Ok, so now we have (say) 3 to 6 photos to stitch together into a panorama like the ones below.











(If you're in a rush to try things out you can use the five pictures above - just right click on each one and save to your hard drive. But note that they are low quality so don't expect perfection)

Double click the autostitch program file and it will open into a simple window with just a menu bar. Click on File > Open. In the resulting dialogue box navigate to the photos you want to stitch and select them all by holding down the Ctrl key and clicking on each picture in turn. When they are all selected click the Open button. The dialogue box will close and the program will go to work immediately. After chugging away for about 30 seconds the resultant panorama will be displayed and a copy automatically saved in the same folder as the original pictures. Impressed?



Well, that first panorama is rather large and of quite low quality (and has jagged edges as in the example above) so let’s delete it from the folder and make a few changes to the settings to improve it.

Go back to the autostitch program and click on Edit > Options. At top left set the Width (pixels) to 1000 and at bottom right change the JPEG Quality to 100 and then click OK. Now make the panorama again by following the same steps as previously.

You’ll notice that the picture is rather rough at the edges where the program has stitched the overlapping pictures, so the next step is to tidy it up. You can use any photo editing software to do this, but I’m going to use an old friend, Photofiltre. This great little program can be downloaded for free from http://photofiltre.free.fr/download_en.htm and I explain how to use in detail here.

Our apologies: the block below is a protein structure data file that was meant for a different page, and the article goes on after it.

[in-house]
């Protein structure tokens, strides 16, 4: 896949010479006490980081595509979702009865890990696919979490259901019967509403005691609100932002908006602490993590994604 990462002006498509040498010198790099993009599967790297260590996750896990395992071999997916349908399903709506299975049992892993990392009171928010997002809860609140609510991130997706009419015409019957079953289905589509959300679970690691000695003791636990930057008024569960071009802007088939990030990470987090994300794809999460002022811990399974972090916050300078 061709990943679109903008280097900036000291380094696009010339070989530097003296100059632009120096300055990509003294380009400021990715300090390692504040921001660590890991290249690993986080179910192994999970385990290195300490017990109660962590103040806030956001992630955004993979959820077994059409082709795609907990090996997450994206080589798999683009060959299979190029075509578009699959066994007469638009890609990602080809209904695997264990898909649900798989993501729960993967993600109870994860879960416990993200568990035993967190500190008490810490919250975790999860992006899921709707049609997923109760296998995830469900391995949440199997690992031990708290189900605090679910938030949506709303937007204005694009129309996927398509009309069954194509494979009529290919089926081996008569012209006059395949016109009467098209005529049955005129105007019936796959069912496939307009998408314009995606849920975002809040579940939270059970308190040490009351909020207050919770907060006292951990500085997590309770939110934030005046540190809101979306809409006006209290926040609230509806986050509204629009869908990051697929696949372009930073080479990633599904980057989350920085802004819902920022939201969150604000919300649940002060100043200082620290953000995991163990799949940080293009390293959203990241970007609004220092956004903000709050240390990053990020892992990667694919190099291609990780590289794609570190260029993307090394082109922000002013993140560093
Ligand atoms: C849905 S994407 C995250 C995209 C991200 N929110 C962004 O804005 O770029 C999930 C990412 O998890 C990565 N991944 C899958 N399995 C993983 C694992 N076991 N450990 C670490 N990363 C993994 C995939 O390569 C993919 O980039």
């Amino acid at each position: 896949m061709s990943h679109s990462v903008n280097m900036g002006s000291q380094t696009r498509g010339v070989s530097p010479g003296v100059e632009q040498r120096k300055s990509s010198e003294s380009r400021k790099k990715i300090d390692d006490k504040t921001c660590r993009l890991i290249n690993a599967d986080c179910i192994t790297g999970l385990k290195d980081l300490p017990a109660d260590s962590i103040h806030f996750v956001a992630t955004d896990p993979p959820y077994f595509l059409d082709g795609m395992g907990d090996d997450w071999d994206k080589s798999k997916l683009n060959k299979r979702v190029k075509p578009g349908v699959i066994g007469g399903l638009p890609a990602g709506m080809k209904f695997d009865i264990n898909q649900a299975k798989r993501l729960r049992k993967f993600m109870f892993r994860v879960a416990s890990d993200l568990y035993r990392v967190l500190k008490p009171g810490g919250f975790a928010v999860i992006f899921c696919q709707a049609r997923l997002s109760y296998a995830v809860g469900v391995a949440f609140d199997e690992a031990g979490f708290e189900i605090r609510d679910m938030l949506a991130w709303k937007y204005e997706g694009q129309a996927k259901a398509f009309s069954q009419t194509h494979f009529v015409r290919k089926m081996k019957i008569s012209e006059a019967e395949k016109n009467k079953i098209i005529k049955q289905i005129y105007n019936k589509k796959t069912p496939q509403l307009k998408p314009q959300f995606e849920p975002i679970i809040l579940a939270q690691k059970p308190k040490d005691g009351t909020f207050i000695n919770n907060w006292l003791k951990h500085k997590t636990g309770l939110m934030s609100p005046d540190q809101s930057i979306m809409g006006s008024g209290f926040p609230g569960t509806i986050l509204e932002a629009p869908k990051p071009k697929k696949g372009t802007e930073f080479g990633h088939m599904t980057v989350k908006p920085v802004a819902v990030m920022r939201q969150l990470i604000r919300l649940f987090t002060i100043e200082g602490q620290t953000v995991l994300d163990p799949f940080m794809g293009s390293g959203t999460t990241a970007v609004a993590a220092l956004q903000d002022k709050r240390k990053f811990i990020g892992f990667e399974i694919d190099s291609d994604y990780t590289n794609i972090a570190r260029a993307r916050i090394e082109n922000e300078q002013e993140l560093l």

Open your newly-made new panorama file in Photofiltre. Use the selection tool to select the centre area that you want to keep and then select Image > Crop from the menu bar. The rough edges will be cropped away and you will be left with a neat rectangular picture. Click on the sharpen tool once or twice and the image will be sharpened nicely. Click File > Save As and save your finished picture somewhere sensible.



Send it to your friends and amaze them with your photographic skills. Send it me too, I’d love to see your creations.

That’s about all there is to it. In case your wondering why I set the program to create a panorama 1000 pixels wide, it’s because most people have their screens set to 1024 pixels, so the finished picture will just nicely fit on the screen and look bright and sharp.